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It is dangerous to think that if we can get a new ceasefire in place, the international community can then sit back and take its time before making moves to rekindle the broader peace process. As the right hon. Member for Berwick-upon-Tweed (Sir Alan Beith) and others have said, what we have seen in recent years and even decades is a failure of political energy and political will by the entire international community.

Efforts to seek a comprehensive peace settlement should be a priority for the new United States Administration and for the European Union. I do not pretend for a moment that that will be an easy and straightforward task. I spent most of last week in Syria and Lebanon, and I saw how the Arab media are using images of death and mutilation in Gaza that are far more vivid than anything published or broadcast here. I got a sense of the rage being felt by Governments and ordinary citizens in those countries, and we have to remember that in virtually every Arab country 60 per cent. of the population is under 30. Moderate Arab leaders are fearful of the impact of Gaza on opinion in their countries, and even states such as Turkey and Malaysia have denounced Israel’s action in the most strident language.

Yet the signs are not altogether those of pessimism. The Syrian leaders to whom I spoke told me that they certainly could not talk to Israel now, but that they would be willing to return to talks about Golan in the future, after a ceasefire in Gaza had been re-established. We all know the political objective: an Israel living safely behind internationally recognised borders and alongside a Palestinian state that is sovereign, and economically and politically viable. That has to be coupled with Israel’s right to live in peace and security, recognised by all of her neighbours. In essence, we need to ally the Oslo-Annapolis process to the regional settlement proposed in the Arab peace initiative, which involves tackling some difficult issues that are worthy of another day’s debate in themselves. The process has to address the issue of Hamas and the rejectionist Palestinians. We have heard frequent statements from Hamas, Islamic Jihad and others calling for an end to the state of Israel, saying that there can never be any compromise and using language that, at times, moves from being anti-Israeli to being forthrightly anti-Semitic. At the same time, we have to acknowledge that those organisations enjoy a measure of genuine electoral support in the Palestinian territories. Are those organisations prepared to commit themselves genuinely to a political process whose objective would be a two-state solution and the recognition of Israel?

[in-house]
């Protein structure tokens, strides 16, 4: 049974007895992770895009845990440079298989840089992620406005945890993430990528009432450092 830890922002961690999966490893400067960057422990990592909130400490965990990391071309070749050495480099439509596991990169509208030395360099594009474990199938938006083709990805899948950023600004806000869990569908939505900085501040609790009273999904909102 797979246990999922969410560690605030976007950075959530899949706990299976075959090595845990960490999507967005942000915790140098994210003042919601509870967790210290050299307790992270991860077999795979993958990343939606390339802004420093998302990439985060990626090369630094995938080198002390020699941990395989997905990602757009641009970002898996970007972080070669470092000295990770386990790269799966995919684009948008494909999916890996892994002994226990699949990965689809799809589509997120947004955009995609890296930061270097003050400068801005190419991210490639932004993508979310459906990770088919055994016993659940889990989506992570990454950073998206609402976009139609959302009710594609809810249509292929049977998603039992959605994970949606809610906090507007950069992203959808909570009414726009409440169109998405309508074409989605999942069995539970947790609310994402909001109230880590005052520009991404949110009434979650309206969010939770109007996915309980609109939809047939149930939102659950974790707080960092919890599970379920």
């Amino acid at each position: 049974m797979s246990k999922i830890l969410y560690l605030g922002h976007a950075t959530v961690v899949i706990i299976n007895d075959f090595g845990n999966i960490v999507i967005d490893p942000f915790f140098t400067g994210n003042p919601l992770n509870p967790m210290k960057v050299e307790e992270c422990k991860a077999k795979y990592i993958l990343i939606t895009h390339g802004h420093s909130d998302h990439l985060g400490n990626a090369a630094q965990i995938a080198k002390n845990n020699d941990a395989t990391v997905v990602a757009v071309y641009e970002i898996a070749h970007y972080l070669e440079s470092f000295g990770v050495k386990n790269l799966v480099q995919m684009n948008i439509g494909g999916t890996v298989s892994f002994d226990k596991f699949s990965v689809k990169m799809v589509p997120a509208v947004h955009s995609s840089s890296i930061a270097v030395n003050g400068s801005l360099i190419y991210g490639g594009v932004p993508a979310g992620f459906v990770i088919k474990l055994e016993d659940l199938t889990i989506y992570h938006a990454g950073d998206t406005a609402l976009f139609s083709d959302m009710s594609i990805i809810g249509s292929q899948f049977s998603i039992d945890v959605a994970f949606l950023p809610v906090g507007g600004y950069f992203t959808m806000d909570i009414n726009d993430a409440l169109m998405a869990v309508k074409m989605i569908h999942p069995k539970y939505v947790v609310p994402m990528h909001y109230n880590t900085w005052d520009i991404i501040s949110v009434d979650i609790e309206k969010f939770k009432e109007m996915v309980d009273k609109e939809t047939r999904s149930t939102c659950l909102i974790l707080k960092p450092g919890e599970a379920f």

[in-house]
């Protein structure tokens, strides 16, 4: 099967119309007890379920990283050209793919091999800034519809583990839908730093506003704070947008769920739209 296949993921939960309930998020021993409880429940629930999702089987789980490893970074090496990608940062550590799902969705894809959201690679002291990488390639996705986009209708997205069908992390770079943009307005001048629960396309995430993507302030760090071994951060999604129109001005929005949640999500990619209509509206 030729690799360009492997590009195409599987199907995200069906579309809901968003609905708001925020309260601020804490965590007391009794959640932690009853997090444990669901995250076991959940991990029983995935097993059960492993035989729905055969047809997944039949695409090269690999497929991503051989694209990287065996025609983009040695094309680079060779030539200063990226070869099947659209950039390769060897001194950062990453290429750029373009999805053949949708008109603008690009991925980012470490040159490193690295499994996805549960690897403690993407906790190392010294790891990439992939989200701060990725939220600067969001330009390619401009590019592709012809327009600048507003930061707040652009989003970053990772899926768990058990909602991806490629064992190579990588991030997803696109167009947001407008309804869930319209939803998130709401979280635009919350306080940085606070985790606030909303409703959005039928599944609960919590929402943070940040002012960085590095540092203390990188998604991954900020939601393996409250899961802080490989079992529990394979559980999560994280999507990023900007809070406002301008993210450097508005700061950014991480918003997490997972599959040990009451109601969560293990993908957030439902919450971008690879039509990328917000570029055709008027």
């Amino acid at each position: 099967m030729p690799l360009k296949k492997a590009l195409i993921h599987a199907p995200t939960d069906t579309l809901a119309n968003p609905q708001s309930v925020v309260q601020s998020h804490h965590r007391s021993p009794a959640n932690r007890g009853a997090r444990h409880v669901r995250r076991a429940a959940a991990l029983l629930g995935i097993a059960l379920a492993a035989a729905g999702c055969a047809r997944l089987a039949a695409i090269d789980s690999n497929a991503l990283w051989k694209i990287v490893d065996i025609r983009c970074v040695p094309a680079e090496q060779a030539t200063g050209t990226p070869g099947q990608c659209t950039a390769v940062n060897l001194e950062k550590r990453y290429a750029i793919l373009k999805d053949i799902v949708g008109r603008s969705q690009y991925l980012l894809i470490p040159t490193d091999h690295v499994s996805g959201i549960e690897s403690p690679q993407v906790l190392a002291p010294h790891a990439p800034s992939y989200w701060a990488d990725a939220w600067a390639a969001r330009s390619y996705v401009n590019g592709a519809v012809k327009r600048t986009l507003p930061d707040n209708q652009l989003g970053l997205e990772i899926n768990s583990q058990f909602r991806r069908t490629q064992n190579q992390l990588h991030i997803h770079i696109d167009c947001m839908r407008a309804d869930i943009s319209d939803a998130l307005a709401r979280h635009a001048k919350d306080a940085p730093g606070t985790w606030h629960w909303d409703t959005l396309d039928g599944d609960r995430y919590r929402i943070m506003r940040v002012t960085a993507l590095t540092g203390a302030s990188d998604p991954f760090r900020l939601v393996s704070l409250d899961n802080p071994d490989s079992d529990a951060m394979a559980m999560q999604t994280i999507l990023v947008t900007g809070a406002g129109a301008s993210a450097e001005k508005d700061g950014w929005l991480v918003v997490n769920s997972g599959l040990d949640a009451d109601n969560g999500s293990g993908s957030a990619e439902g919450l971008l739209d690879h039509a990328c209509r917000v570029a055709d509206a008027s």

The role of Iran was pointed out by my hon. Friend the Member for Bournemouth, East (Mr. Ellwood). Iran, with her population, natural resources and the entrepreneurial traditions of her people, could be a key economic and political force for good in the region, but at the moment Iranian policy far too often exercises a malign influence on the search for peace and stability. Iran has got to choose what type of influence she wishes to exert. Does she want a durable peace in the region and the recognition of her role as a significant player in regional affairs, or does she seek the path of confrontation? I have believed for a long time that the policy of seeking to isolate Iran—refusing to engage with her—was a mistake. I welcome the fact that the new US Administration are committed to a policy of engagement, and I hope
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that they will test to the full the readiness of the regime in Iran to work for peace, rather than for instability and confrontation.

To conclude, the interests of the United Kingdom lie not only in a ceasefire, and not only—vital though it is—in bringing an end to the suffering of 1.5 million people, but in an enduring peace that will at last give to all the countries of the middle east the assurance of security and the chance for their people to prosper.

Several hon. Members rose

Madam Deputy Speaker (Sylvia Heal): Order. I remind all right hon. and hon. Members that Mr. Speaker has imposed a six-minute limit on Back-Bench contributions.

3.5 pm

Sir Gerald Kaufman (Manchester, Gorton) (Lab): I was brought up as an orthodox Jew and a Zionist. On a shelf in our kitchen, there was a tin box for the Jewish National Fund, into which we put coins to help the pioneers building a Jewish presence in Palestine.

I first went to Israel in 1961 and I have been there since more times than I can count. I had family in Israel and have friends in Israel. One of them fought in the wars of 1956, 1967 and 1973 and was wounded in two of them. The tie clip that I am wearing is made from a campaign decoration awarded to him, which he presented to me.

I have known most of the Prime Ministers of Israel, starting with the founding Prime Minister David Ben-Gurion. Golda Meir was my friend, as was Yigal Allon, Deputy Prime Minister, who, as a general, won the Negev for Israel in the 1948 war of independence.

My parents came to Britain as refugees from Poland. Most of their families were subsequently murdered by the Nazis in the holocaust. My grandmother was ill in bed when the Nazis came to her home town of Staszow. A German soldier shot her dead in her bed.

My grandmother did not die to provide cover for Israeli soldiers murdering Palestinian grandmothers in Gaza. The current Israeli Government ruthlessly and cynically exploit the continuing guilt among gentiles over the slaughter of Jews in the holocaust as justification for their murder of Palestinians. The implication is that Jewish lives are precious, but the lives of Palestinians do not count.

On Sky News a few days ago, the spokeswoman for the Israeli army, Major Leibovich, was asked about the Israeli killing of, at that time, 800 Palestinians—the total is now 1,000. She replied instantly that

That was the reply of a Nazi. I suppose that the Jews fighting for their lives in the Warsaw ghetto could have been dismissed as militants.

The Israeli Foreign Minister Tzipi Livni asserts that her Government will have no dealings with Hamas, because they are terrorists. Tzipi Livni’s father was Eitan Livni, chief operations officer of the terrorist Irgun Zvai Leumi, who organised the blowing-up of the King David hotel in Jerusalem, in which 91 victims were killed, including four Jews.